Since Garmin released, as part of the Fenix 6 beta firmware (you can find that on Garmin’s forum), the on-watch sleep analysis I’ve been trying to understand how that compares with the previous sleep info provided by Garmin (and eventually to test this with the Polar Vantage V).
The feature in itself it’s nice from two perspectives:
- the ability to see your sleep data on the watch, without the need for mobile or web. It would make sense (and probably that will happen) that this info will be extended beyond one night – say to look at the stats for the last week … like you see for steps for example
- the scoring and the observations regarding your sleep – and some actionable data – that looks like getting in line with Polar or Oura are doing [I’m no longer familiar with what Fitbit is doing, since I don’t own a Fitbit device anymore]
Since this is still a beta feature, which is not reflected in the apps (mobile or web), it’s difficult to understand what options you have to understand the data, what’s the meaning of “balanced” or “refreshing” in the statements Garmin delivers. Therefor, I’ll document my data with pictures and other comments, every day for a period (one week), until Garmin comes with more clarifications on this feature.
Note: I noticed that the sleep duration displayed on the watch doesn’t include the awake time, which may seem awkward, since to me that is part of my sleep session as well … I’m not interested only in the other phases of the sleep.
Conclusion (after one week): the feature is nice, the ability to see the data on you watch is very useful (missed it so far, coming from Vantage V). The accuracy of measurements maybe could be improved, as I feel that the sensitivity is too high, at least for awake time (which increased a lot after changing the algorithms and also is high compared to Vantage V). Overall, when this will be promoted to the GCM and web app, I’d see the value of the feature even more.
Day 1 – first day felt like a reasonable assessment of my sleep, the start and stop moments for the sleep being reasonably accurate. Was the sleep refreshing? Maybe, it was ok, but nothing special … so the Quality “Fair” looks reasonable to me.
Day 2 – Second day, the sleep analysis was not that accurate, since one of the breaks early in the day was interpreted as being the wake up moment, ignoring the fact that I went back to the bed for the next hour.
Day 3 – Third night analysis reflected the poor quality of my sleep, which I feel is true … the body battery said the same, I feel the same. In terms of duration and wake up moment, it’s accurate. I don’t remember to being awake 17 minutes, that sounds a lot … maybe the algorithm is too “aggressive” with the collected data? Time will tell. Also “sleep stages unbalanced” means that Garmin will come up with some materials to mention how the balance is defined to educate the users, because expecting the end-user to know the “magic ratio” won’t help a lot.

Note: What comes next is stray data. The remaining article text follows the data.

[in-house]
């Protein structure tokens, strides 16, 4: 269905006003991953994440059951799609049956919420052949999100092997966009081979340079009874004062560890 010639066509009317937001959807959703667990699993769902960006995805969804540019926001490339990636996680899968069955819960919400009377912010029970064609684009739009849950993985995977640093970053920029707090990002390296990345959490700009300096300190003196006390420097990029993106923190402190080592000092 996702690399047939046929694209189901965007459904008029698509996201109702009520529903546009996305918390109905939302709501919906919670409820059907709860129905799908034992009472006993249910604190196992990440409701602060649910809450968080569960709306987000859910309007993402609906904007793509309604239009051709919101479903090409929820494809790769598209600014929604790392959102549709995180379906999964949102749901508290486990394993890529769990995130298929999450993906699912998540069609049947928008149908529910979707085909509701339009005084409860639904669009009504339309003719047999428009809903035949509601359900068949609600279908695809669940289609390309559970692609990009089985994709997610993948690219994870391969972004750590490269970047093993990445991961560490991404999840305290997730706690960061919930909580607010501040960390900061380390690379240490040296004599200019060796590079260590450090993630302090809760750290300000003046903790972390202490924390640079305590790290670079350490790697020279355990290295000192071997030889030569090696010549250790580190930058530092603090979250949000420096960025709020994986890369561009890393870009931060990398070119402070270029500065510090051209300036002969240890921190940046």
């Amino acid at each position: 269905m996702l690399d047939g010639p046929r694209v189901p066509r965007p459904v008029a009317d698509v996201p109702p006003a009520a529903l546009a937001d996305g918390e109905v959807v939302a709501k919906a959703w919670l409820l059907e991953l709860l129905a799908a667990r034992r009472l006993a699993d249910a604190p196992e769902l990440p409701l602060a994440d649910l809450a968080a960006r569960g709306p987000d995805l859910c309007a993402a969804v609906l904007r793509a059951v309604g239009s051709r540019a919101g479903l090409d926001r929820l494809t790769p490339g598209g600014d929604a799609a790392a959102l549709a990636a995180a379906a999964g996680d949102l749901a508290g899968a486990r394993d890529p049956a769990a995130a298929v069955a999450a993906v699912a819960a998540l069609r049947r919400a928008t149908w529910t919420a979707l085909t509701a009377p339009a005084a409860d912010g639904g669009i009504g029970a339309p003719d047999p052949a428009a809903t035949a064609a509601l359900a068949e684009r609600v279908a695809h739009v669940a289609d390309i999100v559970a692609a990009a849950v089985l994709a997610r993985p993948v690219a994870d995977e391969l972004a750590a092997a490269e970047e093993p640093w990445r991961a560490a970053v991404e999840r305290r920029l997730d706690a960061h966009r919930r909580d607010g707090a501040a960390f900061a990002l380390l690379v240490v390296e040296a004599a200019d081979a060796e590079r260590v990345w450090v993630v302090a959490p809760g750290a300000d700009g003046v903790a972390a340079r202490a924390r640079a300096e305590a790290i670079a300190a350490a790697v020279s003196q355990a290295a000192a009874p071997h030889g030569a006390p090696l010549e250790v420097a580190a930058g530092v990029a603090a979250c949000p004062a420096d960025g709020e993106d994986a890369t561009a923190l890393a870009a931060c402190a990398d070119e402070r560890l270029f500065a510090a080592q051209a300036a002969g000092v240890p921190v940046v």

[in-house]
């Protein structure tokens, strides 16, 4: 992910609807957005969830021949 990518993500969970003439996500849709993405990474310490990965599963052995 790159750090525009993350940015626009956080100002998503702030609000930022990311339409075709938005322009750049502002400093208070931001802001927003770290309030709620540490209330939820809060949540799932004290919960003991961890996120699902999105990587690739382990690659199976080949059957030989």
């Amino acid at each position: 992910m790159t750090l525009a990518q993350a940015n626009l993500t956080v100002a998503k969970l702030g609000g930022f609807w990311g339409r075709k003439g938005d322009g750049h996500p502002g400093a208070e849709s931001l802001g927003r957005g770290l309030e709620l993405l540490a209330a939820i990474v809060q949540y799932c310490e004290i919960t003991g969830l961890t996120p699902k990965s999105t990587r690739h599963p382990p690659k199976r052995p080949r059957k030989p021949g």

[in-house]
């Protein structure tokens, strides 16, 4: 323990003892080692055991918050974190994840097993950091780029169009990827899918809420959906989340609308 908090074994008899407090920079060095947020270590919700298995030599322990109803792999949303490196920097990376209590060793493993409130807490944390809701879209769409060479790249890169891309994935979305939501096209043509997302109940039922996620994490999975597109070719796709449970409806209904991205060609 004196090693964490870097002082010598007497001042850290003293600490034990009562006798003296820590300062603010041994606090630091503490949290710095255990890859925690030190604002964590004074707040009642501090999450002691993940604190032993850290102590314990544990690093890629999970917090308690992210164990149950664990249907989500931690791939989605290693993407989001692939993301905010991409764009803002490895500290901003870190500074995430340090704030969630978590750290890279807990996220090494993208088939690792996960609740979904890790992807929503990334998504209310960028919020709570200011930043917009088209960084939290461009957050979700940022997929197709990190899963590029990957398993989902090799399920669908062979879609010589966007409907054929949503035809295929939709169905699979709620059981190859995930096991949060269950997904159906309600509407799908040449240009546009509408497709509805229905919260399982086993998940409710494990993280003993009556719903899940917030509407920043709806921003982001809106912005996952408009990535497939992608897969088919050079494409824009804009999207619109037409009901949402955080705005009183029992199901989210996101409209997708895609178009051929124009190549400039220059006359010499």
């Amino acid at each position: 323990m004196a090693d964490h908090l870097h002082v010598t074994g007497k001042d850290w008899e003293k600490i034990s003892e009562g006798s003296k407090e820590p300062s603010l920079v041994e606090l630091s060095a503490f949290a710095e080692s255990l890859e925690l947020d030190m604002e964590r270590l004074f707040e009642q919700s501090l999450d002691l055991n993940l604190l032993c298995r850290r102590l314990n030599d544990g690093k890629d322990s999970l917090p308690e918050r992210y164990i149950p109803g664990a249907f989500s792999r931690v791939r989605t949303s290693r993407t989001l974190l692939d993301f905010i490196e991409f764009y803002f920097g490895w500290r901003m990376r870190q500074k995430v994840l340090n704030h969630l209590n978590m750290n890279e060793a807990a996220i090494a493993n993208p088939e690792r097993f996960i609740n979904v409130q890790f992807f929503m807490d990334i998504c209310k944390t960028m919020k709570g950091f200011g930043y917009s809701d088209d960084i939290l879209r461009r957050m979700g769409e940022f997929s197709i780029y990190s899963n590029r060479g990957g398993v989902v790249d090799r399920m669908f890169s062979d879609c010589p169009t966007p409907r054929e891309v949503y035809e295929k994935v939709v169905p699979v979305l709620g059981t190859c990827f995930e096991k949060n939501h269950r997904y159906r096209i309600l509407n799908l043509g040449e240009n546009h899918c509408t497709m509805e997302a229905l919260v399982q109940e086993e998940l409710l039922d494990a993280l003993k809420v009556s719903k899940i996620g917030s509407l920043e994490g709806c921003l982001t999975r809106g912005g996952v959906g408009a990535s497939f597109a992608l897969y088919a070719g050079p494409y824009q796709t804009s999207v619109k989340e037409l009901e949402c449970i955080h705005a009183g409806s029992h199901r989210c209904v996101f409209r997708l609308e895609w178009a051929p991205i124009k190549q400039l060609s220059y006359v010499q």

Day 4 – after a busy day that started with one running session and two bike rides, I felt pretty tired in the afternoon and the late evening beer consumption didn’t help a lot on the quality of sleep. But let’s say that the score Garmin provided is kind of inline with my feeling.
Since I started wearing the Polar Vantage V, for night sleep measurements, I wanted to see how that looks compared with Garmin’s data.
So, the sleep starts a bit earlier … which may or not have happen, that’s not that important since that’s 4 mins. The awake moment is a bit more accurate since I get off my bed at that moment, Garmin noticed when I turned off the alarm earlier with 6 minutes. On the other hand, what’s interesting is the fact that Polar also reports 29 minutes of sleep interruptions, similar to the Garmin awake duration (28 minutes) and the moments for interruptions look similar on the timescale. So, you might say that the sleep detection is not that different but only the reporting and data displaying is different. We shall see in the next days.
Day 5 – I felt like the sleep was much better and that was reflected in the score I got from the Garmin Fenix 6X; the same was confirmed by the Polar Vantage V worn on the right hand. Garmin took some of the period in bed reading as sleep, it usually does, but the difference wasn’t huge. The awake moment is correct (for both watches). The sleep duration is similar, but that’s only because Garmin started the counting earlier and that compensated the awake moments, since for now Garmin doesn’t report the awake time as being part of the sleep.
Polar’s snapshot looks similar – even the score is very close [82 compared with 83], obviously inviting Garmin to move the data collected on the watch to the web/mobile platform (I mean score and start/end moments to be presented for a weekly chart…anyway, there is time for that). The sleep phases duration is different, but I didn’t expect anything else.
Day 6 – I didn’t feel great after this sleep over night, I felt tired and wanted to sleep some more. With that, I’d say that Garmin really got it right. I’m still puzzled with the amount of awake time … I feel like this is way too much or Garmin is very sensitive now to all the moves I do. I looked at the measurements provided by Polar Vantage V and those look more pertinent in terms of awake time (or interruptions as they say).
Polar’s analysis looks decent and in terms of moments of interrupted sleep, they seem more accurate – at least with what I can remember.
Day 7 – I felt that my sleep was of good quality, not perfect and that’s reflected in a way by Garmin’s analysis. I didn’t wear the Vantage this night so I don’t have something else to compare with other than my feeling.
I will continue the discovery journey by adding more observations, in other posts, maybe try to correlate that with other info (for example from Polar Vantage V which I considered a very good device for sleep analysis).
Stay safe and sleep well !